SUITE PARANESERA for 4 guitars by Raul Maldonado “Substantial advanced piece from argentinean composer” This is a big three-part work, and although not intimidating on the page, it contains one or two traps for the unwary. “Fin Del Rio” opens in G Minor, and though it is set in 6/8 time, Guitar Four is playing in 3/4 ime underneath. From there we move to G Major and the roles are passed from player to player, so this requires four of equal ability. The piece then moves to D major. With no performance markings and very few dynamics, it calls for some experimentation to really capture the feel. “Me Dijo El Manguruyu” is a very effec­tive piece of writing, pitching 4/4 time against the characteristic 3+3+2 tresillo pattern, giving a real feeling of energy. The key of E makes for a rich sound and not too much high-position work. This is a lengthy movement, but the writing takes us through a variety of keys. “Del Buen Amigo” is perhaps the hardest movement, again putting 6/8 over a 3/4 bass, but then moving onto quadruplets, playing four eighth notes in the time of three without being put off by the 3/4 bass! The edition has no fingering and requires some expertise and patience before the parts lock together and the music starts to emerge from behind the notes. However, when it does, the move­ments are substantial and not overly repet­itive. -Derek Hasted (Classical Guitar Magazine)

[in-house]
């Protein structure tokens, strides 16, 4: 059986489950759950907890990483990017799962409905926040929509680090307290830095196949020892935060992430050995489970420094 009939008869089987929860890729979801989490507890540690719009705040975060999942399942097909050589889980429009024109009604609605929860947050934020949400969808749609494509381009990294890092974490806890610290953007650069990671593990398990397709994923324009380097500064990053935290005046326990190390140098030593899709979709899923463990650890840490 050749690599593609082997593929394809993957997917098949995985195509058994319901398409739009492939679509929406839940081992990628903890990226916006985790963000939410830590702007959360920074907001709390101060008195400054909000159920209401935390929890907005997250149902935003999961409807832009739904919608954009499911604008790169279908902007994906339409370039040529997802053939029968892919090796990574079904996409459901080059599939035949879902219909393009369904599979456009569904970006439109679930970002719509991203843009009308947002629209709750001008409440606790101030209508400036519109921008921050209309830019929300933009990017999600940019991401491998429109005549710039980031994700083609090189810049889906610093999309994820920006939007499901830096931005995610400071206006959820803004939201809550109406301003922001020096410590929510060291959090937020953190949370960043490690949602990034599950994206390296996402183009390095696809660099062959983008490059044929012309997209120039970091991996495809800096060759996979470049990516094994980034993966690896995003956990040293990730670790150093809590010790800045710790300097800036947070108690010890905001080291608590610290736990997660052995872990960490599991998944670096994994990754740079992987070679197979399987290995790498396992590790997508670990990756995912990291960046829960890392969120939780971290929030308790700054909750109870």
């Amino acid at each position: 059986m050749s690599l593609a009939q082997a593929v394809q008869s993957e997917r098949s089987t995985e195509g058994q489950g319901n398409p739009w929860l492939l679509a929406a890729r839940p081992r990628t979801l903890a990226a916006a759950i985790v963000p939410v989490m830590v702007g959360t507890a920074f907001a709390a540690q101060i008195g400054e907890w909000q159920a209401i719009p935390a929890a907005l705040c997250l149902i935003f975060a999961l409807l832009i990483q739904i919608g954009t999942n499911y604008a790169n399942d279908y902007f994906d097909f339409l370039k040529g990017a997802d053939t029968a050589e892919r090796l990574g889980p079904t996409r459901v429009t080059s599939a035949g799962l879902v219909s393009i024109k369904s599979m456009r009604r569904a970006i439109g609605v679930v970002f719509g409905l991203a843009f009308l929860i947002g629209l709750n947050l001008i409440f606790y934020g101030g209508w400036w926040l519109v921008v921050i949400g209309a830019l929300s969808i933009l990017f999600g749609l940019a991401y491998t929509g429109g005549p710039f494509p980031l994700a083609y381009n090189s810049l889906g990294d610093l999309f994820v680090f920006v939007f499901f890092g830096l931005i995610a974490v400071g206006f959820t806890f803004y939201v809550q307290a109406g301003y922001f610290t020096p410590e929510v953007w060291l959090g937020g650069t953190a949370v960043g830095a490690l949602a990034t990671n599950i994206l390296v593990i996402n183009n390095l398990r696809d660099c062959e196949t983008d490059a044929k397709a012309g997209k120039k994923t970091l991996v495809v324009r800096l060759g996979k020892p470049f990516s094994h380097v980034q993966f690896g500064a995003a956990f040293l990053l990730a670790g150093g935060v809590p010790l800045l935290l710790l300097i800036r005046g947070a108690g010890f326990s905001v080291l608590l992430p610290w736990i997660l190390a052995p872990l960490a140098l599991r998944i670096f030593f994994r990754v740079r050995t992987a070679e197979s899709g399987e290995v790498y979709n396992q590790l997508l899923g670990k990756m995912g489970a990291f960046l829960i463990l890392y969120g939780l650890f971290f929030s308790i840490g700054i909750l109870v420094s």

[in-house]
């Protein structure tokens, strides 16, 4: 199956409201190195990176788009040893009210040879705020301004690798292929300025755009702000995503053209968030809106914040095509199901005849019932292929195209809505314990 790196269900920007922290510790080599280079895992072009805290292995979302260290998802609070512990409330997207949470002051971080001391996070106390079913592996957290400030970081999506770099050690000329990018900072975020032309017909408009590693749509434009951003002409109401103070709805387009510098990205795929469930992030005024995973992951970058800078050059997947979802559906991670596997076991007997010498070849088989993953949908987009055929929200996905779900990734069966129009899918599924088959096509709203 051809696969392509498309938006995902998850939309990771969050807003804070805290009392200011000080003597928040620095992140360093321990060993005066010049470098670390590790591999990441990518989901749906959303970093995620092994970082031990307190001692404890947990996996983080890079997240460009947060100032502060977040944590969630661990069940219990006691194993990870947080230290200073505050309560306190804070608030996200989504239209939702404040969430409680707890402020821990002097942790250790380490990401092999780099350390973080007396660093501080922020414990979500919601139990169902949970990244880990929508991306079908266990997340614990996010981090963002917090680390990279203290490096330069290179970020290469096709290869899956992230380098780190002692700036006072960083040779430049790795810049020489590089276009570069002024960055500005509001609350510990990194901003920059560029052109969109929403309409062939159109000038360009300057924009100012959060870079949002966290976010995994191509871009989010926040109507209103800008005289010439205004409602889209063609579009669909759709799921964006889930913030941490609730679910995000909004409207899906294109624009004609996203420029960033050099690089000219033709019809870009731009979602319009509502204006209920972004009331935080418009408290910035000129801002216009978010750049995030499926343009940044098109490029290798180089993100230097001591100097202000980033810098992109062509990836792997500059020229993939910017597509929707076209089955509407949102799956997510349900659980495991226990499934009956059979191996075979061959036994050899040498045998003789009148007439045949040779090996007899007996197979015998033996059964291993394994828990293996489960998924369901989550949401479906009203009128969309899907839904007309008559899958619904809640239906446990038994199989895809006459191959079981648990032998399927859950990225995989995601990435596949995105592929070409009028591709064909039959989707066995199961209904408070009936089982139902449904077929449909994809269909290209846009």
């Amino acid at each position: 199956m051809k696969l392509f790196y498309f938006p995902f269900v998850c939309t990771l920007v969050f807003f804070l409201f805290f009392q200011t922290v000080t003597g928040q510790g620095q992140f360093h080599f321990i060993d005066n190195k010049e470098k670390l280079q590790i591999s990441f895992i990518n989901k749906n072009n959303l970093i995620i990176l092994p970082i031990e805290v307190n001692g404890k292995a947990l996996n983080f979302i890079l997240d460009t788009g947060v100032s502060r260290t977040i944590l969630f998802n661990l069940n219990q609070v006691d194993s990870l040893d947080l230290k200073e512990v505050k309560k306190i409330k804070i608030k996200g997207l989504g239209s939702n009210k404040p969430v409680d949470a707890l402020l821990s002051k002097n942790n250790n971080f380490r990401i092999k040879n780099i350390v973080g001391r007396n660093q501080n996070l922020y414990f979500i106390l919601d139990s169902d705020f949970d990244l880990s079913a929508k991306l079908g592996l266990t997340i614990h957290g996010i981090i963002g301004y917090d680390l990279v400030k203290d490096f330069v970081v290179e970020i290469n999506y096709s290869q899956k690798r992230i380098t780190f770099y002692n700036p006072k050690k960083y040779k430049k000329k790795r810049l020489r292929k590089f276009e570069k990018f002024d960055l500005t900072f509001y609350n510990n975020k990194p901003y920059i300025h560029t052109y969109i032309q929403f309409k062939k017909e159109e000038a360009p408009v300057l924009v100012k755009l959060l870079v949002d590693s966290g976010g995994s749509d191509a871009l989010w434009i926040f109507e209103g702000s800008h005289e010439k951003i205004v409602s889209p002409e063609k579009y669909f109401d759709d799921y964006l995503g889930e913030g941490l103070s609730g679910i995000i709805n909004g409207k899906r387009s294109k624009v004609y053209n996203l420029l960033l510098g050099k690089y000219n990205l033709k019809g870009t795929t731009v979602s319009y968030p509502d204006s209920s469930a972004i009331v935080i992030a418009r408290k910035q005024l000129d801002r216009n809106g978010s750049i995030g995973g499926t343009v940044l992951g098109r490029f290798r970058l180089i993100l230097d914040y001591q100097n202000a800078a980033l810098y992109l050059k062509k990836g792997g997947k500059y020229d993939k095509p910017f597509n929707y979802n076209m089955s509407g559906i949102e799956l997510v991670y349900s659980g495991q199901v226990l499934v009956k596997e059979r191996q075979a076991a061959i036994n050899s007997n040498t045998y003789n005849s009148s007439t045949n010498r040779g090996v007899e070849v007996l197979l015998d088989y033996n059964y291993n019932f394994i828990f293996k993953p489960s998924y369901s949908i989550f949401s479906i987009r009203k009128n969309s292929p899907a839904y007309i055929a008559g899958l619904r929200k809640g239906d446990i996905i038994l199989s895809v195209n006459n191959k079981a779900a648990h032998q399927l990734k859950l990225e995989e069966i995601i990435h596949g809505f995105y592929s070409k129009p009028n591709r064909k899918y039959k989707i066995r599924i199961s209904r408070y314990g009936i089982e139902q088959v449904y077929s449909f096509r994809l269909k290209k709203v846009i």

5 FACHADAS for guitar and viola by Javier Farias Chilean composer and guitarist Javier Parias initially wrote 5 Fachadas for solo guitar in 1996, later arranging them for the present combination of viola and guitar for the Alturas Duo. Two of the pieces retain significant solo guitar passages, providing textural contrast. Parias draws upon Latin American folkloric rhythmic characteristics, using modal harmonies, chromaticism, and subtle rhythmic unpredictability to inject a contemporary sensibility into the set. This edition of the 5 Fachadas is a wonderful addition to the repertoire, addressing a need for more pieces of significance for the worthy but relatively underexplored instrumental combination of guitar and viola, and asserting a strong and convincing approach to integrating folkloric material into a modern aesthetic. The guitar part is idiomatic, though with plenty of challenges, and is a strong concert-level piece. The edition is clear and well engraved, with somewhat limited but always helpful fingering suggestions. -Daniel Lippel (Soundboard Magazine)